About Pollen Allergy
Plants produce microscopic round or oval pollen grains to reproduce. In some species, the plant uses the pollen from its own flowers to fertilize itself. Other types must be cross-pollinated; that is, in order for fertilization to take place and seeds to form, pollen must be transferred from the flower of one plant to that of another plant of the same species. Insects do this job for certain flowering plants, while other plants rely on wind transport. Grasses and trees, too, are important sources of allergenic pollens.
Each spring, summer, and fall, tiny pollen grains are released from trees, weeds, and grasses. These grains hitch rides on currents of air. Although the mission of pollen is to fertilize parts of other plants, many never reach their targets. Instead, pollen enters human noses and throats, triggering a type of seasonal allergic rhinitis called pollen allergy. Many people know this as hay fever.
The type of allergens in the pollen is the main factor that determines whether the pollen is likely to cause hay fever. For example, pine tree pollen is produced in large amounts by a common tree, which would make it a good candidate for causing allergy. It is, however, a relatively rare cause of allergy because the type of allergens in pine pollen appears to make it less allergenic.
The chemical makeup of pollen is the basic factor that determines whether it is likely to cause hay fever. For example, pine tree pollen is produced in large amounts by a common tree, which would make it a good candidate for causing allergy. The chemical composition of pine pollen, however, appears to make it less allergenic than other types. Because pine pollen is heavy, it tends to fall straight down and does not scatter. Therefore, it rarely reaches human noses.
Different Types of Pollen Allergies
Birch Pollen Allergy: Birch pollen is one of the most common airborne allergens during the spring. As the trees bloom, they release tiny grains of pollen that are scattered by the wind. A single birch tree can produce up to five million pollen grains, with many traveling distances of up to 100 yards from the parent tree.
Oak Pollen Allergy: Like birch trees, oak trees send pollen into the air during the spring. While oak pollen is considered to be mildly allergenic compared to the pollen of other trees, it stays in the air for longer periods of time. This can cause severe allergic reactions in some people with pollen allergies.
Grass Pollen Allergy: Grass is the primary trigger of pollen allergies during the summer months. It causes some of the most severe and difficult-to-treat symptoms.
Ragweed Allergy: Ragweed plants are the main culprits of allergies among weed pollens. They are the most active between the late spring and fall months. Depending on the location, however, ragweed may begin spreading its pollen as early as the last week of July and continue into the middle of October. Its wind-driven pollen can travel hundreds of miles and survive through a mild winter.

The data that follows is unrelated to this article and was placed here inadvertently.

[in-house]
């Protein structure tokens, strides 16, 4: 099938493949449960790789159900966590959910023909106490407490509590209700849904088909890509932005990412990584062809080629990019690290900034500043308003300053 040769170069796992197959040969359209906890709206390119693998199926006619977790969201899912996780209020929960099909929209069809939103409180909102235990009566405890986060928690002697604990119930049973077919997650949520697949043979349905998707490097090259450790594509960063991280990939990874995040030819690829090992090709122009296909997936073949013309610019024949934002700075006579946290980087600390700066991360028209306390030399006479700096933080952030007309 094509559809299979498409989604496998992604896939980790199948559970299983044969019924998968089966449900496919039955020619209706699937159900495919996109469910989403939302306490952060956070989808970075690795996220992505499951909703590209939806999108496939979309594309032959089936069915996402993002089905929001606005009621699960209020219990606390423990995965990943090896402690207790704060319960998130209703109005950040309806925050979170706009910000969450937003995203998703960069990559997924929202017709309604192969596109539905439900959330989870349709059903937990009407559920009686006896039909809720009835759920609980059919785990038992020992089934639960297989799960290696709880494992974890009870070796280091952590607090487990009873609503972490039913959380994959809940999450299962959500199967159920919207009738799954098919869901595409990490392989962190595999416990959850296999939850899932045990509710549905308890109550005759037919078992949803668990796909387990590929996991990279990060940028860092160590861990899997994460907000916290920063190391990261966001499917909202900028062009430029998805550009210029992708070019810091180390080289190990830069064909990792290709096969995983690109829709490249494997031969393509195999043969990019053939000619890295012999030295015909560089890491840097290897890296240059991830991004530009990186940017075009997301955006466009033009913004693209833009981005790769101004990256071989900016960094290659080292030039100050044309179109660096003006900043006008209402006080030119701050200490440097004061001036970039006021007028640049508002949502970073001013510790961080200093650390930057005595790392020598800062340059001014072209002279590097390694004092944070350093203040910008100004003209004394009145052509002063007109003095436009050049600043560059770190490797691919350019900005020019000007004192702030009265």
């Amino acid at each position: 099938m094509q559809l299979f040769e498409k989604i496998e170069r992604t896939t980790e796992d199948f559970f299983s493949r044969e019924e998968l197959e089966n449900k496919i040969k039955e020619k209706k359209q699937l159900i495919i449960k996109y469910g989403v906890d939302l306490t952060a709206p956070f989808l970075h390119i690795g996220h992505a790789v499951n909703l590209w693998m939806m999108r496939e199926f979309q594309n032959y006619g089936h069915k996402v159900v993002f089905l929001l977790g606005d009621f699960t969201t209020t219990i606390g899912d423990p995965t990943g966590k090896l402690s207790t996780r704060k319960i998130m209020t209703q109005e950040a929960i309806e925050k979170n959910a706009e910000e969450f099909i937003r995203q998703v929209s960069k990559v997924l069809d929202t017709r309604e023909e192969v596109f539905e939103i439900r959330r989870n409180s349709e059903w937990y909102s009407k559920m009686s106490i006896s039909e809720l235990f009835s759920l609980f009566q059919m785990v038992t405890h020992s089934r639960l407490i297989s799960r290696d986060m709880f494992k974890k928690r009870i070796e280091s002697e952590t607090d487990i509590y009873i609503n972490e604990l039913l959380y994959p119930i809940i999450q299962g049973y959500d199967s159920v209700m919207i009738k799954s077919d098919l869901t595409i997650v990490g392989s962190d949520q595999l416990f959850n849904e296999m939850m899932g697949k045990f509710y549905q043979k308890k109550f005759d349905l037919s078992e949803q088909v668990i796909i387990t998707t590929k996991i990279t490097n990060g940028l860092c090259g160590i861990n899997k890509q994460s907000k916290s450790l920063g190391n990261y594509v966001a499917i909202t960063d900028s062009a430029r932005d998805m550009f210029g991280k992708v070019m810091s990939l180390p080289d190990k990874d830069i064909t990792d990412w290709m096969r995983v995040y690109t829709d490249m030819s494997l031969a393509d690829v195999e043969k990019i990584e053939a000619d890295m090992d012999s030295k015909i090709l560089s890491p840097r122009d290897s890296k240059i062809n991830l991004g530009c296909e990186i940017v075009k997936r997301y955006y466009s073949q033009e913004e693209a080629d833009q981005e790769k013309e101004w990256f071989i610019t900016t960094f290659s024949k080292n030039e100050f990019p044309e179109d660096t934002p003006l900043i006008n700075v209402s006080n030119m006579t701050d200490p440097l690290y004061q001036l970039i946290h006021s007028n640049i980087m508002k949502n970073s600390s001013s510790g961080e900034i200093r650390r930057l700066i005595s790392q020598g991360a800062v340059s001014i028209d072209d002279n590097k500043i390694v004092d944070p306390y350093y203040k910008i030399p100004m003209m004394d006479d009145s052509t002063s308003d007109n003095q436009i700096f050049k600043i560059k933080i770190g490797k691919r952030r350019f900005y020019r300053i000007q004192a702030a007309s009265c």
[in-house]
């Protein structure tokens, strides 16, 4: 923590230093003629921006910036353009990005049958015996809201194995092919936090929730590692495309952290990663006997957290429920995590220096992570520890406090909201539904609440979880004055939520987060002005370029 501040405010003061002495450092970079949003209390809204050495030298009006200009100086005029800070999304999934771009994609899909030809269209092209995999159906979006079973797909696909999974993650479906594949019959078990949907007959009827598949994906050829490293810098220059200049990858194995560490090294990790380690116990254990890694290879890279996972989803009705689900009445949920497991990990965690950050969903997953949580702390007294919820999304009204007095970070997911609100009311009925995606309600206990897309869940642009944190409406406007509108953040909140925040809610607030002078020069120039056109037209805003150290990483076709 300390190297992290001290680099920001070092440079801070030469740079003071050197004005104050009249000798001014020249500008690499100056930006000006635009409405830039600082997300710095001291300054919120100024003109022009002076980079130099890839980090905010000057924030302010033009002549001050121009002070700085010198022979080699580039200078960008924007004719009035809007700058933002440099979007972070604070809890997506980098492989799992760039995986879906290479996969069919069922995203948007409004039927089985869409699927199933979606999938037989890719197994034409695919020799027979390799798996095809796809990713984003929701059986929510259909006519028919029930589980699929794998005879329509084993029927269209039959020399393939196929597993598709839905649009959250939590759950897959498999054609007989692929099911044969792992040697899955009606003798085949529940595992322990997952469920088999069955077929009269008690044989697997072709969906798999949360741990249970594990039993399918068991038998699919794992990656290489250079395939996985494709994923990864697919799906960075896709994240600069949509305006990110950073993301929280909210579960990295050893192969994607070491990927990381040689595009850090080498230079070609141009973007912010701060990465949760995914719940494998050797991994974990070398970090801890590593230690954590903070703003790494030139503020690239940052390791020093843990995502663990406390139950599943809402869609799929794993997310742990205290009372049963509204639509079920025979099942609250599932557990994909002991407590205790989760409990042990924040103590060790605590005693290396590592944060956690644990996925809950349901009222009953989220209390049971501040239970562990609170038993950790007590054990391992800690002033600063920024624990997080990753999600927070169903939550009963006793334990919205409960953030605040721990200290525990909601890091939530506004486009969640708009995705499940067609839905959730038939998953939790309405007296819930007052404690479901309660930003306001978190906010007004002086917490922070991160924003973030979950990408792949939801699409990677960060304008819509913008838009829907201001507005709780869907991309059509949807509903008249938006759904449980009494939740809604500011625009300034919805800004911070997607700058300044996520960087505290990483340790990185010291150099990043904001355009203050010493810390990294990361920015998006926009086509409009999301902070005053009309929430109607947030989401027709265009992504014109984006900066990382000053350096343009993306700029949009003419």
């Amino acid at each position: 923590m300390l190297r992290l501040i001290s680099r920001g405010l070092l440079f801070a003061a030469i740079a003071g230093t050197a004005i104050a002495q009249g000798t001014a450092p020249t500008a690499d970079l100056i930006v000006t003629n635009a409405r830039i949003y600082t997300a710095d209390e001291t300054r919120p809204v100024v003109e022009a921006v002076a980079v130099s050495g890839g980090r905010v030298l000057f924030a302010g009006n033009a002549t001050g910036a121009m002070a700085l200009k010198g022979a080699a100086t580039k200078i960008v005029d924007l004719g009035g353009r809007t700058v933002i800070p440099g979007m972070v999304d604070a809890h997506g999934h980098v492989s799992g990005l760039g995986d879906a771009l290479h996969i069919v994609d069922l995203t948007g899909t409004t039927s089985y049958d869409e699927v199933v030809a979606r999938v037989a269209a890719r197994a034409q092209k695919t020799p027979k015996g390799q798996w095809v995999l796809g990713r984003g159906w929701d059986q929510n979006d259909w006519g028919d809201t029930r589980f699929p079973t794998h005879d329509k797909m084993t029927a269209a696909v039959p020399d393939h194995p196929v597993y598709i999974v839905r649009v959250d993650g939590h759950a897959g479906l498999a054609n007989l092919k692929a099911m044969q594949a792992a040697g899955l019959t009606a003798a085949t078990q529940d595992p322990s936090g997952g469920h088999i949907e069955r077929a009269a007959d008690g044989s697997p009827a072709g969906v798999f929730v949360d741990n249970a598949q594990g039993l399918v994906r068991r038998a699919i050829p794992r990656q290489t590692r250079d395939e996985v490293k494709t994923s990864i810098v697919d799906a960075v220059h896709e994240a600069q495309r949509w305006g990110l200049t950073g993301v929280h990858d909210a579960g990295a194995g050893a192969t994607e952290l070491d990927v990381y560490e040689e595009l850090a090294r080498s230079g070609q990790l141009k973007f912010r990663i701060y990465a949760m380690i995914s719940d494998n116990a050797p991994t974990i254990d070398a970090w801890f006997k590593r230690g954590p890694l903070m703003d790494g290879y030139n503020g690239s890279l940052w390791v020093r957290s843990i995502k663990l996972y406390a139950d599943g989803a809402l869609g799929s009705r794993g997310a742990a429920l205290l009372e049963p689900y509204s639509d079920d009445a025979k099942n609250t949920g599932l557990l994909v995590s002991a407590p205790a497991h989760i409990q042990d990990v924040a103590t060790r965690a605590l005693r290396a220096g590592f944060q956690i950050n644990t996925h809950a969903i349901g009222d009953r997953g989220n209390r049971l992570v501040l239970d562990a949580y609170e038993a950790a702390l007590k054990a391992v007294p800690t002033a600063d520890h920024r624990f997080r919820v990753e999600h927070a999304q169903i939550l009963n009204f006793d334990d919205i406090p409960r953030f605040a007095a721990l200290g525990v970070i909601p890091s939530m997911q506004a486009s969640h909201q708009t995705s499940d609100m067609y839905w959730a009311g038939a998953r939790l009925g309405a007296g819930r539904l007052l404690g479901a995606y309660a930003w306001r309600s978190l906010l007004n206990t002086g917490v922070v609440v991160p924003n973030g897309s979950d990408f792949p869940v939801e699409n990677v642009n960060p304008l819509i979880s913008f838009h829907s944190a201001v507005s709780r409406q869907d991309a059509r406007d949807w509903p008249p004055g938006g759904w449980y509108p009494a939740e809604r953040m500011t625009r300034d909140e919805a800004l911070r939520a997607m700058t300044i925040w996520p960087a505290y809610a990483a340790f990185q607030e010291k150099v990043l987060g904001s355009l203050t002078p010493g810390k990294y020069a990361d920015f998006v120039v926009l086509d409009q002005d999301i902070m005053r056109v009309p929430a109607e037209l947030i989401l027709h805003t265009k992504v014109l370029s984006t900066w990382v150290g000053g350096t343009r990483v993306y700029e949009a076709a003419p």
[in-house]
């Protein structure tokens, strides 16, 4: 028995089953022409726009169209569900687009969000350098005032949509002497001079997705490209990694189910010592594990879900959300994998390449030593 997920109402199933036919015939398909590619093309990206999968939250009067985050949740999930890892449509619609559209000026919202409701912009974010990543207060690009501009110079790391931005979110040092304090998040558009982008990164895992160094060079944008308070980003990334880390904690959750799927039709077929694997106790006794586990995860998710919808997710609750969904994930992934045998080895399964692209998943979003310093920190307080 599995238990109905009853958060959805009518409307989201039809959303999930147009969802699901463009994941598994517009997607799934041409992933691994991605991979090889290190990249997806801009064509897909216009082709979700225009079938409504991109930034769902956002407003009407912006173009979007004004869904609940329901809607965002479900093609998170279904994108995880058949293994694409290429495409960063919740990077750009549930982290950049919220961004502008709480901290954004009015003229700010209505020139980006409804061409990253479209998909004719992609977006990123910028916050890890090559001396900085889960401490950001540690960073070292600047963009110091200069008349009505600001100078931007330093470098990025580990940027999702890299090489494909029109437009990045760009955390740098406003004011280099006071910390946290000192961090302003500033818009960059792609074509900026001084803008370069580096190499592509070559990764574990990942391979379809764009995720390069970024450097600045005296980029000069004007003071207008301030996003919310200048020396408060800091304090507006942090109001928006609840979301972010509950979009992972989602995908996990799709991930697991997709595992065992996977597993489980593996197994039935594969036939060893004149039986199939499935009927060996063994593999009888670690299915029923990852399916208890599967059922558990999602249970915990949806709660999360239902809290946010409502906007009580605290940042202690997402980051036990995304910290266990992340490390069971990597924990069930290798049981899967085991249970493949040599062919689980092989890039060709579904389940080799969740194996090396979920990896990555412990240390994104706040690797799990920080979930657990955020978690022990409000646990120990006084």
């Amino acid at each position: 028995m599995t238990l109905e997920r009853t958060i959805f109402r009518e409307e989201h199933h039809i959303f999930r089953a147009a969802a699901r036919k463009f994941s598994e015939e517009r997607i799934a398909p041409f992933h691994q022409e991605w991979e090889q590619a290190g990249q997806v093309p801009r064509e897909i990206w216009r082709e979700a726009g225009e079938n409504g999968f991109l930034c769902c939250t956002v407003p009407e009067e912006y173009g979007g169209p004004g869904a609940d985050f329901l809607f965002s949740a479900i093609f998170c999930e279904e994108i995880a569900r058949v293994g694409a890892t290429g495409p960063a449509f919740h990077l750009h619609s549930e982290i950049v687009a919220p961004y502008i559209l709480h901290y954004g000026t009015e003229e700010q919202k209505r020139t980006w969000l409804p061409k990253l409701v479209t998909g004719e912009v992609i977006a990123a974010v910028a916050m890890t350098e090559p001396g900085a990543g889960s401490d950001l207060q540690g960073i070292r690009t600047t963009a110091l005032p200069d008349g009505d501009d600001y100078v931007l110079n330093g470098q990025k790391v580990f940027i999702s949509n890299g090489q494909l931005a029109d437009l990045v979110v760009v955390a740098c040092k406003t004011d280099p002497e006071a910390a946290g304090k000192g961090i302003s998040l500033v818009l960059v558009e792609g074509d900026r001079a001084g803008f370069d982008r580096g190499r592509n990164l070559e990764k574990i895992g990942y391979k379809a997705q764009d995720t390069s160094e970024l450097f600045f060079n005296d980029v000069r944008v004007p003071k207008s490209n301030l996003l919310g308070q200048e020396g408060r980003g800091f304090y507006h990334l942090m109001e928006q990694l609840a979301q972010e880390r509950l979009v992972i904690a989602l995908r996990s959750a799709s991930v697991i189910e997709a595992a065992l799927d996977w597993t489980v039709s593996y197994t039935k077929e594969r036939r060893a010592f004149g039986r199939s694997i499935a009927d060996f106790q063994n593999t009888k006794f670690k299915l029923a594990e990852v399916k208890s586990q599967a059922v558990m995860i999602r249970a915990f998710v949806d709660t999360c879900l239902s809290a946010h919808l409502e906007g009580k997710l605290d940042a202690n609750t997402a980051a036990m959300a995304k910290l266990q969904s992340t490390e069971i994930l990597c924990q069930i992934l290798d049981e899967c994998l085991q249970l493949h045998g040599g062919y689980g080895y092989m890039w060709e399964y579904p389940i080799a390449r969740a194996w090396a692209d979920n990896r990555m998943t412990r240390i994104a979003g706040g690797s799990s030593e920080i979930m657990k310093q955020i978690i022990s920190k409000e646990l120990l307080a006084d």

Causes and Symptom
The types of pollen that most commonly cause allergic reactions are produced by the plain-looking plants (trees, grasses, and weeds) that do not have showy flowers. These plants manufacture small, light, dry pollen granules that are custom-made for wind transport. In addition, most allergenic pollen comes from plants that produce it in huge quantities. A single ragweed plant can generate a million grains of pollen a day.
Pollen allergy symptoms most often include:
- nasal congestion
- sinus pressure, which may cause facial pain
- runny nose
- itchy, watery eyes
- scratchy throat
- swollen, bluish-colored skin beneath the eyes
- decreased sense of taste or smell
- increased asthmatic reactions
Pollen can also aggravate asthma symptoms, including increased coughing and wheezing.
Diagnosis and Treatment
As with other allergies, the best treatment is to avoid the allergen. However, pollen is very difficult to avoid. There are a few ways to treat pollen allergies:
Over-the-counter (OTC) drugs. Antihistamines block the histamine your body makes. If your nose is stuffy, decongestants can help you breathe easier. Some nasal sprays help allergy symptoms, too.
Prescription medication. If the OTC drugs don’t work, doctor may prescribe something stronger. Some prescribed meds block chemicals other than histamine that can trigger allergies. Others treat the symptoms caused by certain kinds of weed or grass pollen.
Allergy shots. Allergy shots may be recommended if medications aren’t enough to ease symptoms. Allergy shots are a form of immunotherapy that involves a series of injections of the allergen.